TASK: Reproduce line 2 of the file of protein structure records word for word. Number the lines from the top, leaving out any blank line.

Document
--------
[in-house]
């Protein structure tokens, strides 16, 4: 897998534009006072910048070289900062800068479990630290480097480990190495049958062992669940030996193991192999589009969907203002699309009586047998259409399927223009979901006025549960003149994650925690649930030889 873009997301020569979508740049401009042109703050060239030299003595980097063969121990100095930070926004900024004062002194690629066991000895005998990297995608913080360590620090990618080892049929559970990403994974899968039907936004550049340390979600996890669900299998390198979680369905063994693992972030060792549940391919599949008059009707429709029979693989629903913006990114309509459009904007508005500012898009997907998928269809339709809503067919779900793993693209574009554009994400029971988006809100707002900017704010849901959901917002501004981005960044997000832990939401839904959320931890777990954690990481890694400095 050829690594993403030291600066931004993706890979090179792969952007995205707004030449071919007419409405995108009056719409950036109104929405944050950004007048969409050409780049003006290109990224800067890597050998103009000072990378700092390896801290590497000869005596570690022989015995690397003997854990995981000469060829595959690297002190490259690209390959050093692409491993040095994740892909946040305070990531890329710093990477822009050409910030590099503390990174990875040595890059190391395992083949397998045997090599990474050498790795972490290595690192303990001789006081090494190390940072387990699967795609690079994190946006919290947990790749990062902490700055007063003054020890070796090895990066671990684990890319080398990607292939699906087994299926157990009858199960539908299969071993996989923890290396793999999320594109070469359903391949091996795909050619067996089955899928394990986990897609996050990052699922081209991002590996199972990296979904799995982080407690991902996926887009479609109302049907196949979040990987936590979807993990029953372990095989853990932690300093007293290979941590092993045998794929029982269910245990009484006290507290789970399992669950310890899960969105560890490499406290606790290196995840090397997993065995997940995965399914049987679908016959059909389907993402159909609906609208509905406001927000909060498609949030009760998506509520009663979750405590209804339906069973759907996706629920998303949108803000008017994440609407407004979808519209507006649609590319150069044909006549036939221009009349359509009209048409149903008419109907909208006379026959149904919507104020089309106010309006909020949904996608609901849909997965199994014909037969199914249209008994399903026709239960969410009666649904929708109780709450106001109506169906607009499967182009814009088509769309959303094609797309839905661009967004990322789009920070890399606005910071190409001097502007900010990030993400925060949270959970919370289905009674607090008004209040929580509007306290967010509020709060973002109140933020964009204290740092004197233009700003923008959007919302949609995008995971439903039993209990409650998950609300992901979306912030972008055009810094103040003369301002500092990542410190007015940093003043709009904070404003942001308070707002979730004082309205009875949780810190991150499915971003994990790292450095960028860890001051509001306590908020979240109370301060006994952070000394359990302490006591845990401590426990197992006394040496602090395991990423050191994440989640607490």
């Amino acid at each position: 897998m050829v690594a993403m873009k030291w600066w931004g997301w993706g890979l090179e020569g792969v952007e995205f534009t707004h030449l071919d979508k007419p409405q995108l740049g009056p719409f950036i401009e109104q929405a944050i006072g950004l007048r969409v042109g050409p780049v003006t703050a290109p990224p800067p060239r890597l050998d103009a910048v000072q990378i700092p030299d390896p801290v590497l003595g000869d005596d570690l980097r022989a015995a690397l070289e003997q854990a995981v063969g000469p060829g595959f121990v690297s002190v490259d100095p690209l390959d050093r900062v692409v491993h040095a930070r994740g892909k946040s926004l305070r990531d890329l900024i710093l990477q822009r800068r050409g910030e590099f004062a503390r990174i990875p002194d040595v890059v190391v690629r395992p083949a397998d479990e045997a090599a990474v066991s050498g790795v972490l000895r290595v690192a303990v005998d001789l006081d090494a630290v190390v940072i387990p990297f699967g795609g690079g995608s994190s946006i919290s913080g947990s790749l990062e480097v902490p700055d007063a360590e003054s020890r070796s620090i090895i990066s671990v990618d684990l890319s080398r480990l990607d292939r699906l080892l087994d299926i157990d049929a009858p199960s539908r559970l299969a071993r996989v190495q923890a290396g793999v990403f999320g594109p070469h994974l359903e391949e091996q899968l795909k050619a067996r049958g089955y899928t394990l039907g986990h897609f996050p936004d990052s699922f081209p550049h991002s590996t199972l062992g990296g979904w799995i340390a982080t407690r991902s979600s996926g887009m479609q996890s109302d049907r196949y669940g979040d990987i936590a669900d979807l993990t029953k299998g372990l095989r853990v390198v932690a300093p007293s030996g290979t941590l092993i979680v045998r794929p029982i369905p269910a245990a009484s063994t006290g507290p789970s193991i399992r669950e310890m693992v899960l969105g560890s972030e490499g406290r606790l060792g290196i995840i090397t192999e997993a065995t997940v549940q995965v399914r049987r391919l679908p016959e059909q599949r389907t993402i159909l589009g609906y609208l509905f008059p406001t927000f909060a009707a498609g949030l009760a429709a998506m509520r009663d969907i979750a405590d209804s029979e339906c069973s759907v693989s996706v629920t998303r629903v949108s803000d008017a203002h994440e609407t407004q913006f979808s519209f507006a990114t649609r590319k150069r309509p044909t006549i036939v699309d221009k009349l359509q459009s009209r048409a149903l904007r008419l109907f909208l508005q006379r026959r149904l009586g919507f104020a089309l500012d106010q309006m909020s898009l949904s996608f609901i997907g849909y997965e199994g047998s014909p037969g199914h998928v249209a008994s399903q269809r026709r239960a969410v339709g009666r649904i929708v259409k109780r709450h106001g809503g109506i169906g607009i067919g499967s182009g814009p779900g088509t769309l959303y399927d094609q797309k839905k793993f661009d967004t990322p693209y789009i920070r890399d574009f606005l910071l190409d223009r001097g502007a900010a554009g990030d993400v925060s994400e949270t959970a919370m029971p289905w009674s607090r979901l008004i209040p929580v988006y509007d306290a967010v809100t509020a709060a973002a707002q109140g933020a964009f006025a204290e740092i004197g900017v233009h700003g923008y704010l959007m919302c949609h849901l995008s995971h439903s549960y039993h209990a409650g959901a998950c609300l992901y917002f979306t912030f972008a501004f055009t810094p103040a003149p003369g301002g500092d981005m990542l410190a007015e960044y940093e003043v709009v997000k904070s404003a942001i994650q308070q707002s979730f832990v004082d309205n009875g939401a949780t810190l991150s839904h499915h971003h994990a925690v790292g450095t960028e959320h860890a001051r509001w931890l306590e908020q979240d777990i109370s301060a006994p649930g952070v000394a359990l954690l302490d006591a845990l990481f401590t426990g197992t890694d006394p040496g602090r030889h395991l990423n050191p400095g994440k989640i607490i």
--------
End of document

């Protein structure tokens, strides 16, 4: 897998534009006072910048070289900062800068479990630290480097480990190495049958062992669940030996193991192999589009969907203002699309009586047998259409399927223009979901006025549960003149994650925690649930030889 873009997301020569979508740049401009042109703050060239030299003595980097063969121990100095930070926004900024004062002194690629066991000895005998990297995608913080360590620090990618080892049929559970990403994974899968039907936004550049340390979600996890669900299998390198979680369905063994693992972030060792549940391919599949008059009707429709029979693989629903913006990114309509459009904007508005500012898009997907998928269809339709809503067919779900793993693209574009554009994400029971988006809100707002900017704010849901959901917002501004981005960044997000832990939401839904959320931890777990954690990481890694400095 050829690594993403030291600066931004993706890979090179792969952007995205707004030449071919007419409405995108009056719409950036109104929405944050950004007048969409050409780049003006290109990224800067890597050998103009000072990378700092390896801290590497000869005596570690022989015995690397003997854990995981000469060829595959690297002190490259690209390959050093692409491993040095994740892909946040305070990531890329710093990477822009050409910030590099503390990174990875040595890059190391395992083949397998045997090599990474050498790795972490290595690192303990001789006081090494190390940072387990699967795609690079994190946006919290947990790749990062902490700055007063003054020890070796090895990066671990684990890319080398990607292939699906087994299926157990009858199960539908299969071993996989923890290396793999999320594109070469359903391949091996795909050619067996089955899928394990986990897609996050990052699922081209991002590996199972990296979904799995982080407690991902996926887009479609109302049907196949979040990987936590979807993990029953372990095989853990932690300093007293290979941590092993045998794929029982269910245990009484006290507290789970399992669950310890899960969105560890490499406290606790290196995840090397997993065995997940995965399914049987679908016959059909389907993402159909609906609208509905406001927000909060498609949030009760998506509520009663979750405590209804339906069973759907996706629920998303949108803000008017994440609407407004979808519209507006649609590319150069044909006549036939221009009349359509009209048409149903008419109907909208006379026959149904919507104020089309106010309006909020949904996608609901849909997965199994014909037969199914249209008994399903026709239960969410009666649904929708109780709450106001109506169906607009499967182009814009088509769309959303094609797309839905661009967004990322789009920070890399606005910071190409001097502007900010990030993400925060949270959970919370289905009674607090008004209040929580509007306290967010509020709060973002109140933020964009204290740092004197233009700003923008959007919302949609995008995971439903039993209990409650998950609300992901979306912030972008055009810094103040003369301002500092990542410190007015940093003043709009904070404003942001308070707002979730004082309205009875949780810190991150499915971003994990790292450095960028860890001051509001306590908020979240109370301060006994952070000394359990302490006591845990401590426990197992006394040496602090395991990423050191994440989640607490």